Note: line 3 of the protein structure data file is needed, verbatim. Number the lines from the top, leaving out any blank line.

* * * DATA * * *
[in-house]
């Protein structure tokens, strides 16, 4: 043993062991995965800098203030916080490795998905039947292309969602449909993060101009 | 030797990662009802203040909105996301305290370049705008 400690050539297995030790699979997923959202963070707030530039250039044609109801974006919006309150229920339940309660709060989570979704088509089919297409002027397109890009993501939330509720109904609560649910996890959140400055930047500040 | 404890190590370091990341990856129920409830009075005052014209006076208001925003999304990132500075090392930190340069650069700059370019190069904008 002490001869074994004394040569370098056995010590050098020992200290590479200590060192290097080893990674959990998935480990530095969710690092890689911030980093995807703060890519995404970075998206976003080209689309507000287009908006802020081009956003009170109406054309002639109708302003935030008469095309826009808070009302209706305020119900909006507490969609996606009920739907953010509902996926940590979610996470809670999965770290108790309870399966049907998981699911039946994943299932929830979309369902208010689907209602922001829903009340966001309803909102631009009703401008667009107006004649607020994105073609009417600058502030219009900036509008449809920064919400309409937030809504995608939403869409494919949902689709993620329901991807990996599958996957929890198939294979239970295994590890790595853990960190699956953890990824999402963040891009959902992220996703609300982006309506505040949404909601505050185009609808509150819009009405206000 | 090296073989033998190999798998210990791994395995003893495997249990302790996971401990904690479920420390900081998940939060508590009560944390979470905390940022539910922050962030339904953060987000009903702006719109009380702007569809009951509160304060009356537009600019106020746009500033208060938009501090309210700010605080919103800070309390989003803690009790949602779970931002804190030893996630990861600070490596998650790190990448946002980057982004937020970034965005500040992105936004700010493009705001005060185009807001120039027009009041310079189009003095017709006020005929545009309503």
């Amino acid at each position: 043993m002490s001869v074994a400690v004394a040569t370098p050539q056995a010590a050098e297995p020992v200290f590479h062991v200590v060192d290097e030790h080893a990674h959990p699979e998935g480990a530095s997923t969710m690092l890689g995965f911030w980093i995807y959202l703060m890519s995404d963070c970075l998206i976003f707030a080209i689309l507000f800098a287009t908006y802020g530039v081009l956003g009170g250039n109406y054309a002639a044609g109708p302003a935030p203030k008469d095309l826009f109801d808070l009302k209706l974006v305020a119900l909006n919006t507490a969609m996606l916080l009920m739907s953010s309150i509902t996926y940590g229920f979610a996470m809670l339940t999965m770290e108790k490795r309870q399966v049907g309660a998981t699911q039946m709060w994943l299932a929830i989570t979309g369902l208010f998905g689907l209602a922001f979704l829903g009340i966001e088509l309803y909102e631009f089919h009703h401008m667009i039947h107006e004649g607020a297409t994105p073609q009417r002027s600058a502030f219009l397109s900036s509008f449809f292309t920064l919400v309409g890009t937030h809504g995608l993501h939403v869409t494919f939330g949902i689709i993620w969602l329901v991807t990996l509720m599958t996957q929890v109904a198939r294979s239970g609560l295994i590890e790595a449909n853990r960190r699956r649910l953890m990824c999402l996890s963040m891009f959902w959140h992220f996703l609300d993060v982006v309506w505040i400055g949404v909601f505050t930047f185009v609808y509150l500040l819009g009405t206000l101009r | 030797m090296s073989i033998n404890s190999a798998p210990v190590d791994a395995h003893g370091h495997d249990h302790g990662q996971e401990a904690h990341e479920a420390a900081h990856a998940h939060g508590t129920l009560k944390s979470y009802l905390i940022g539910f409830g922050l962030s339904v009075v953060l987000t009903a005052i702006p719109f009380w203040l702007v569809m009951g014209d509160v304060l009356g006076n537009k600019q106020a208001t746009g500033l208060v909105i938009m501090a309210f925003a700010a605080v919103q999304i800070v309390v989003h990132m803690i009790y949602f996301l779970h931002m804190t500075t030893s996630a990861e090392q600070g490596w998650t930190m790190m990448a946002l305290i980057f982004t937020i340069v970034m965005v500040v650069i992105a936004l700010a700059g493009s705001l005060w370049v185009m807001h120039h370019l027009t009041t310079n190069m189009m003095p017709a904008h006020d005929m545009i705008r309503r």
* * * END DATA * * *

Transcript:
């Amino acid at each position: 043993m002490s001869v074994a400690v004394a040569t370098p050539q056995a010590a050098e297995p020992v200290f590479h062991v200590v060192d290097e030790h080893a990674h959990p699979e998935g480990a530095s997923t969710m690092l890689g995965f911030w980093i995807y959202l703060m890519s995404d963070c970075l998206i976003f707030a080209i689309l507000f800098a287009t908006y802020g530039v081009l956003g009170g250039n109406y054309a002639a044609g109708p302003a935030p203030k008469d095309l826009f109801d808070l009302k209706l974006v305020a119900l909006n919006t507490a969609m996606l916080l009920m739907s953010s309150i509902t996926y940590g229920f979610a996470m809670l339940t999965m770290e108790k490795r309870q399966v049907g309660a998981t699911q039946m709060w994943l299932a929830i989570t979309g369902l208010f998905g689907l209602a922001f979704l829903g009340i966001e088509l309803y909102e631009f089919h009703h401008m667009i039947h107006e004649g607020a297409t994105p073609q009417r002027s600058a502030f219009l397109s900036s509008f449809f292309t920064l919400v309409g890009t937030h809504g995608l993501h939403v869409t494919f939330g949902i689709i993620w969602l329901v991807t990996l509720m599958t996957q929890v109904a198939r294979s239970g609560l295994i590890e790595a449909n853990r960190r699956r649910l953890m990824c999402l996890s963040m891009f959902w959140h992220f996703l609300d993060v982006v309506w505040i400055g949404v909601f505050t930047f185009v609808y509150l500040l819009g009405t206000l101009r | 030797m090296s073989i033998n404890s190999a798998p210990v190590d791994a395995h003893g370091h495997d249990h302790g990662q996971e401990a904690h990341e479920a420390a900081h990856a998940h939060g508590t129920l009560k944390s979470y009802l905390i940022g539910f409830g922050l962030s339904v009075v953060l987000t009903a005052i702006p719109f009380w203040l702007v569809m009951g014209d509160v304060l009356g006076n537009k600019q106020a208001t746009g500033l208060v909105i938009m501090a309210f925003a700010a605080v919103q999304i800070v309390v989003h990132m803690i009790y949602f996301l779970h931002m804190t500075t030893s996630a990861e090392q600070g490596w998650t930190m790190m990448a946002l305290i980057f982004t937020i340069v970034m965005v500040v650069i992105a936004l700010a700059g493009s705001l005060w370049v185009m807001h120039h370019l027009t009041t310079n190069m189009m003095p017709a904008h006020d005929m545009i705008r309503r």